McClean: Plotting Stacked Histograms

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Save your figure in a variety of formats for later use (recall that we made h our figure handle):
Save your figure in a variety of formats for later use (recall that we made h our figure handle):
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Revision as of 18:16, 17 July 2013



This explains the basics of plotting histograms stacked vertically (this allows you to see the shift, in for instance, fluorescence in a population of cells analyzed by flow cytometry).


Your data could be anything. In this example, the variable "Data" contains five (5) rows, each of which contain 9000 fluorescence readings from a FACS experiment. Each row represents a timepoint, with induction of GFP increasing with time.

%% Preliminaries:

close all; clear all;

Chose bins (you probably want to use the same bin for every plot, since you will be stacking them along the same y-axis) and then bin your data using the Matlab "hist" command. We also keep track of the distributions' means since we use this to color the histograms later.

%Set up bins (we are making histograms of flow cytometry data so we chose logarithmically spaced bins):

%Bin the data using "hist" and keep track of the number of elements "n" in each bin "x" for each row in "Data".  Also keep track of the mean of each row of "Data":


for i=1:5
    HistData=[HistData; n./sum(n)];
    Means=[Means mean(Data(i,:))];

We set up a colormap so that our histograms change in color as the mean of their distribution increases:

%% Define a colormap for the histograms that will make the histograms brighter as the mean of the distribution increases

% In this case we chose to make the histograms brighter green at higher
% mean values since the flow cytometry data is of GFP.
%Define a color map

%Define colors so that they scale with the difference between the mean
%fluorescence at a given timepoint and the mean at time 0



%Set up the figure and axis properties:
h=figure; hold; colors=colormap;

set(gca,'PlotBoxAspectRatio',[1 3 1])
set(gca,'XTick',[100 1000 10000 100000])
set(gca,'YTick',[0 1])
ylabel('Fraction of Cell Population','FontSize',14)
xlabel('Fluorescence [a.u.]','FontSize',14)

Plot the histograms along the y-axis. We choose the spacing variable empirically so that the plot "looks good":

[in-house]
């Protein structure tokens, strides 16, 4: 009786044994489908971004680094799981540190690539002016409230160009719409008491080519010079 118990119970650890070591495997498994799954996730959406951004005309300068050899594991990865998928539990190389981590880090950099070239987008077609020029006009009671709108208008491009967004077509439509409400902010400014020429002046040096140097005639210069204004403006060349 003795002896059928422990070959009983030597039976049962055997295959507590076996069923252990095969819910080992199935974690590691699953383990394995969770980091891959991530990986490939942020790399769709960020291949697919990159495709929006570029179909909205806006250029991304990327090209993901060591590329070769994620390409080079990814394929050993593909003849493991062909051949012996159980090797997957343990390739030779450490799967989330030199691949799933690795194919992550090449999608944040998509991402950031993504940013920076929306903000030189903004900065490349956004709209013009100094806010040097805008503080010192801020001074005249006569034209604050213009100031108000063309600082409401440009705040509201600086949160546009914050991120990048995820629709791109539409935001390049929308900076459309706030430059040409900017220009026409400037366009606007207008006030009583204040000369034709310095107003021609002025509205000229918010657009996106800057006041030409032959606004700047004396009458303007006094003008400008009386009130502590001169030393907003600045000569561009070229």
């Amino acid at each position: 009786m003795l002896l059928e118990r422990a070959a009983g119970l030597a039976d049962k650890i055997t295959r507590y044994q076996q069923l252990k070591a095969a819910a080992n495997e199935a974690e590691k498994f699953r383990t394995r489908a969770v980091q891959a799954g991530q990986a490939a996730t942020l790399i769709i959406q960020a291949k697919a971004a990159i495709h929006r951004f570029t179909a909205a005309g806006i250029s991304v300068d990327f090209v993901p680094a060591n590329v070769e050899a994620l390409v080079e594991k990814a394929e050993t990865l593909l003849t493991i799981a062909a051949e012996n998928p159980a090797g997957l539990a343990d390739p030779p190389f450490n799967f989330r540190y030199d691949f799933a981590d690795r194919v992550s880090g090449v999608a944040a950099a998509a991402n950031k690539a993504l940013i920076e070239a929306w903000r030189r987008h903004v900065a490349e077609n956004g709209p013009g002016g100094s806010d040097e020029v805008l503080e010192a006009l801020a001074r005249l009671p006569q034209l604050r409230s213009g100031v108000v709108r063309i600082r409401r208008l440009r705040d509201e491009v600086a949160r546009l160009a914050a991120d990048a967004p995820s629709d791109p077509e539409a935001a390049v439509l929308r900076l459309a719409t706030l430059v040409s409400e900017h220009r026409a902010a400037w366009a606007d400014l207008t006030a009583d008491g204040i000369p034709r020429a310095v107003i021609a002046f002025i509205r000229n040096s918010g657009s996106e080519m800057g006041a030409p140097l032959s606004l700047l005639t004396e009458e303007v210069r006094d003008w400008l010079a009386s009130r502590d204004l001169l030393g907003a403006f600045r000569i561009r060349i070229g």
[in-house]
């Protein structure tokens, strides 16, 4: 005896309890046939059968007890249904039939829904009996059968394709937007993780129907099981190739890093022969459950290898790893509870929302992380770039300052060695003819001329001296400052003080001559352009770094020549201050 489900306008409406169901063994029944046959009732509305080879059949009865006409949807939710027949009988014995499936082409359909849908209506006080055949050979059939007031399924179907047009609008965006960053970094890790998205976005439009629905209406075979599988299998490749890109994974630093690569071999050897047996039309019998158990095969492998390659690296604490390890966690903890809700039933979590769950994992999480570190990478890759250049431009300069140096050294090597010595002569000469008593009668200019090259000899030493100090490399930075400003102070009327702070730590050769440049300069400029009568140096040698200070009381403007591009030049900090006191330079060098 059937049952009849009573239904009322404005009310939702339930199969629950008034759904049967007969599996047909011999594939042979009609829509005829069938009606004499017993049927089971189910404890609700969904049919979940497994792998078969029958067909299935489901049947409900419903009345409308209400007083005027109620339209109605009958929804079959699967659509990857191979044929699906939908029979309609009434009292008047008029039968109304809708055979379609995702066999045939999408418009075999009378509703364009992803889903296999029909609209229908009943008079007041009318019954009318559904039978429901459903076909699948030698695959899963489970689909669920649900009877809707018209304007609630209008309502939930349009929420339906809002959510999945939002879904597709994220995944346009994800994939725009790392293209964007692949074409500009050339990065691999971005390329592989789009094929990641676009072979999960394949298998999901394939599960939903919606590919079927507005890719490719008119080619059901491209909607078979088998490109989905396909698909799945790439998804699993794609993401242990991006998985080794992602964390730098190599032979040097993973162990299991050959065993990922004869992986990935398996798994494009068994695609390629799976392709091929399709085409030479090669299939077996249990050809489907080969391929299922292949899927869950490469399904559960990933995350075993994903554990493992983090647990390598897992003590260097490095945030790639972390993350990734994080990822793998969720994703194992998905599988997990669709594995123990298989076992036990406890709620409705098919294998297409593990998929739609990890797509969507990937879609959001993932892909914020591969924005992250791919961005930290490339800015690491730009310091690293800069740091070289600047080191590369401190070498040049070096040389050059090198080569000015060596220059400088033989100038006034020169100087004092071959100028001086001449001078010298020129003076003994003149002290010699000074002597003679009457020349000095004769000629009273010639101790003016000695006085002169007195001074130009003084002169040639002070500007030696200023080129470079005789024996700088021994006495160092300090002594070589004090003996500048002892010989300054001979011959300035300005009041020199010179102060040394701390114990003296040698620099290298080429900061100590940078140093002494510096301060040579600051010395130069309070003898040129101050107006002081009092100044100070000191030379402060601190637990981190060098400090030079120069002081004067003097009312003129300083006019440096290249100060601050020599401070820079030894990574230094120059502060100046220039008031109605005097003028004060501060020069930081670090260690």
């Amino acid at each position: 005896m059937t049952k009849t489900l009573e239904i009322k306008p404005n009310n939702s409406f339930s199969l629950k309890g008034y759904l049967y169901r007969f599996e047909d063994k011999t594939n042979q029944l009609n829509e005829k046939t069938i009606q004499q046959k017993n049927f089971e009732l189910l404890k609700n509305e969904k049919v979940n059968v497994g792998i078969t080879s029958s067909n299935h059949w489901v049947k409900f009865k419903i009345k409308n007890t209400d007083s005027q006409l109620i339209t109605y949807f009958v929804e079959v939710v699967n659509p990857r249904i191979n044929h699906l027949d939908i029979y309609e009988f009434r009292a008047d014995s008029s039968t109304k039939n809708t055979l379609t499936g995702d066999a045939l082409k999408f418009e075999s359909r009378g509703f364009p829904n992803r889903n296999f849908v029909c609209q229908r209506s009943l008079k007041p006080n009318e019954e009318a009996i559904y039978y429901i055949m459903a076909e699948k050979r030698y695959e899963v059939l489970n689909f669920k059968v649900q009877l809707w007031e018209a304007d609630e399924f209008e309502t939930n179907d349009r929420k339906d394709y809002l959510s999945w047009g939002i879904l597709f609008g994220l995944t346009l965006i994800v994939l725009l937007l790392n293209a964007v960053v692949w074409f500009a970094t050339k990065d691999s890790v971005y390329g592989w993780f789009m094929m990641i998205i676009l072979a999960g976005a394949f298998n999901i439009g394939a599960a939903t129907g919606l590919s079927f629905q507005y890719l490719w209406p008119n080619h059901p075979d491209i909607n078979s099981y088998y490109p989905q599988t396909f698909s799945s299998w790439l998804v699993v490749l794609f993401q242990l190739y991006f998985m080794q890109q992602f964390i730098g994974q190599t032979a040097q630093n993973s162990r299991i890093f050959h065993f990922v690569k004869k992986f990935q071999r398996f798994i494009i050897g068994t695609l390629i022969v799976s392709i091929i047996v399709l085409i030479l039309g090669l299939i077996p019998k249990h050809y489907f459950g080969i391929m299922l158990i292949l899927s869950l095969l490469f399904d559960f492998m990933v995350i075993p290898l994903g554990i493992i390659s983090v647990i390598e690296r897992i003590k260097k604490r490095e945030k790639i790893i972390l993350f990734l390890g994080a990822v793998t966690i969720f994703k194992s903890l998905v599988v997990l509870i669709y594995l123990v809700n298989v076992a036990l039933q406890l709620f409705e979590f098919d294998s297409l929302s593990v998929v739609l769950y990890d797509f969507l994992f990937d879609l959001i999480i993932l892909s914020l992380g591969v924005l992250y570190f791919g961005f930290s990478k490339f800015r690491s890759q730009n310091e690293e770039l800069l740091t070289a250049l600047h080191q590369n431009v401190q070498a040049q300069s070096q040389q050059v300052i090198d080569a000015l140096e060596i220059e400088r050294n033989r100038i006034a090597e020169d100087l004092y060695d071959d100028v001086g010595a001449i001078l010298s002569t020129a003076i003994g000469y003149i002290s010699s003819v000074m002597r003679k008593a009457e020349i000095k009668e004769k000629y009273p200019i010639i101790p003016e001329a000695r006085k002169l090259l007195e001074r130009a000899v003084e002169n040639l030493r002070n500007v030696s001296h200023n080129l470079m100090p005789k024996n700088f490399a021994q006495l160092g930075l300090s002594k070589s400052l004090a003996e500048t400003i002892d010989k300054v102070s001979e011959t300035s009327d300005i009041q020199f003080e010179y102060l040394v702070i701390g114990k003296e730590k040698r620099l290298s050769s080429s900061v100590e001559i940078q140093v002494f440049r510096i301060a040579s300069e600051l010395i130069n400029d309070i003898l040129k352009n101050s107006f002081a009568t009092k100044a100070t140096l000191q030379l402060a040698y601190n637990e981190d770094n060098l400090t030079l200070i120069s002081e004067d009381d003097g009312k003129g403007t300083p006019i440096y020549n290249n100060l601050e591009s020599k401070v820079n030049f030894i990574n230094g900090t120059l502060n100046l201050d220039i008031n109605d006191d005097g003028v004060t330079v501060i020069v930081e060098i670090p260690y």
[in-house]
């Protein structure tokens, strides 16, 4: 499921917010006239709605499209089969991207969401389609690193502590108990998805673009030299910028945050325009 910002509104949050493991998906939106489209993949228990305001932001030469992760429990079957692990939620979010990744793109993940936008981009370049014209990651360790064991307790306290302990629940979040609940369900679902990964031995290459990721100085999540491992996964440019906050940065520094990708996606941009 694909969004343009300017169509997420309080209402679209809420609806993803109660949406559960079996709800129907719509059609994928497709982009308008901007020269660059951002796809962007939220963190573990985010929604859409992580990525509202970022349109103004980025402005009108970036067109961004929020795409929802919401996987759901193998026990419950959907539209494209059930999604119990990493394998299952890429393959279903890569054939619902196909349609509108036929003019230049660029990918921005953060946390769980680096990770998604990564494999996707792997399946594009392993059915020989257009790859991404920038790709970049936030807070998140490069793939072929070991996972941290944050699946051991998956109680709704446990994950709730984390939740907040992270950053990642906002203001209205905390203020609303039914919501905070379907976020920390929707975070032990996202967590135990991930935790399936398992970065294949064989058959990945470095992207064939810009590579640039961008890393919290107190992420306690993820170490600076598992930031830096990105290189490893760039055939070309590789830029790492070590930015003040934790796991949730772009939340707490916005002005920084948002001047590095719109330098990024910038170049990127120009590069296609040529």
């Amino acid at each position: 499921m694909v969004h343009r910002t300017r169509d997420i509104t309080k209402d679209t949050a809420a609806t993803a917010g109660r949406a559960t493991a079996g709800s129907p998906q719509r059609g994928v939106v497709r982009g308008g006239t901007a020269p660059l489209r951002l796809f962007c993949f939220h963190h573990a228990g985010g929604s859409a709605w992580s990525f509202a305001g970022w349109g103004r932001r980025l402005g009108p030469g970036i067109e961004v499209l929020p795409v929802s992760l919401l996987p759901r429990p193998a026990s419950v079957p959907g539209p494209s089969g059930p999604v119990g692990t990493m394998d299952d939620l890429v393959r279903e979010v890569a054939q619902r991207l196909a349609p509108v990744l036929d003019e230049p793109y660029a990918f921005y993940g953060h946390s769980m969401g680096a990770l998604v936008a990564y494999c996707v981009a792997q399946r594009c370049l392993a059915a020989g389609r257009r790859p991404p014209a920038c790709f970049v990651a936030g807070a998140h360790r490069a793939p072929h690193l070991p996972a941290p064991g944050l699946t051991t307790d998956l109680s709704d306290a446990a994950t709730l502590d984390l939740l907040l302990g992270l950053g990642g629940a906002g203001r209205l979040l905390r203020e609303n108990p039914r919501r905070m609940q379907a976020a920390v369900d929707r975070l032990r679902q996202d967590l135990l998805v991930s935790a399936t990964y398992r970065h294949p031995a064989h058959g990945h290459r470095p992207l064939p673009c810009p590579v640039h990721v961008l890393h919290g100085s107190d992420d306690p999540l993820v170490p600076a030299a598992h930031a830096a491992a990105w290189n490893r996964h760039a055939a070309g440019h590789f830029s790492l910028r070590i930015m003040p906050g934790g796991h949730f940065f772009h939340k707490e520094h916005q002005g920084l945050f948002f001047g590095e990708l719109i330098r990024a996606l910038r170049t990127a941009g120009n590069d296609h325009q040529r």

spacing=.15;  %Spacing along the y-axis chosen empirically 

for i=1:5
    fill([x(1);x'; x'],[i*spacing; (HistData(i,:)+i*spacing)'; ones(1,length(x))'*i*spacing],MMColorMap(i,:),'LineStyle','none')


Save your figure in a variety of formats for later use (recall that we made h our figure handle):



You can copy and paste the code below into a Matlab m-file to run all of the examples shown above. You will also need the two functions listed in the references below, available from the Matlab file exchange at Matlab Central.

close all;

%Suppose you have the following data for two different strains across 4
%different experimental conditions (Conditions A,B,C,D, from left to right)
Strain1_Mean=[0.5137    3.2830    1.5887    5.9188];
Strain2_Mean=[0.4042    2.9884    0.5709    2.7766];
Strain1_std=[1.1393    2.8108    2.2203    3.5233];
Strain2_std=[0.8762    2.8478    0.9878    2.2197];

%Plot this data as a bar chart
bar([1 2 3 4],[Strain1_Mean' Strain2_Mean'])
legend('Strain 1','Strain 2')
pause; close all;

%This looks ok, but we would really like some error bars, so we use a handy
%function from the file exchange:
h=figure; hold;
barwitherr([Strain1_std' Strain2_std'], [1 2 3 4],[Strain1_Mean' Strain2_Mean'])
legend('Strain 1','Strain 2')
pause; close all;

%This is ok, but we'd rather only have one-sided error bars.  To do this,
%you will send barwitherr zeros for the lower error and keep the upper
%error as is by sending in the matrix cat(3,zeros(4,2),[Strain1_std'
%Strain2_std']) for the error
barwitherr(cat(3,zeros(4,2),[Strain1_std' Strain2_std']), [1 2 3 4],[Strain1_Mean' Strain2_Mean'])
legend('Strain 1','Strain 2')
pause; close all;

%Now let's use better colors by changing the color map and set the bar
%widths, line widths, axis fonts etc to something prettier
barwitherr(cat(3,zeros(4,2),[Strain1_std' Strain2_std']), [1 2 3 4],[Strain1_Mean' Strain2_Mean'],'LineWidth',2,'BarWidth',0.9)
legend('Strain 1','Strain 2')
%set the axis properties
set(ax, 'FontSize',12)

%Don't like the colors? You can change them by modifying the colormap:
barmap=[0.7 0.7 0.7; 0.05 .45 0.1]; %[0.7 0.7 0.7] is grey, [ 0.05 .45 0.1] is a green
title('Title of Experiment','FontSize',14)

%It isn't very useful to have our experimental conditions labelled 1,2,3,4
%so can we change these to words? Yes:
set(ax, 'XTick',[1 2 3 4],'XTickLabel',{'A','B','C','D' });
%But this isn't perfect, maybe we want more information on the axis.  To
%have actual labels rotate them using the handy xticklabel_rotate function:
%set(ax, 'FontSize',12,'XTick',[1 2 3 4],'XTickLabel',{'Condition A','Condition B','Condition C','Condition D' });
xticklabel_rotate([1 2 3 4],45,{'Condition A','Condition B','Condition C','Condition D' })

%If you are going to use this figure in a presentation or paper you can
%save it in various forms (including as a file for adobe illustrator):

%Recall that h is our figure handle:
 saveas(h, 'ExampleBar.fig','fig')
 saveas(h, 'ExampleBar.png','png')
 saveas(h, '','ai')
 close all;


Please feel free to post comments, questions, or improvements to this protocol. Happy to have your input!

  • Megan N McClean 17:27, 11 June 2012 (EDT): There are probably more elegant ways of doing this, but this solution has worked well for me so far. Please feel free to update and add information as you figure out better ways of doing this.


Function xticklabel_rotate: xticklabel_rotate

Function barwitherr: barwitherr


or instead, discuss this protocol.

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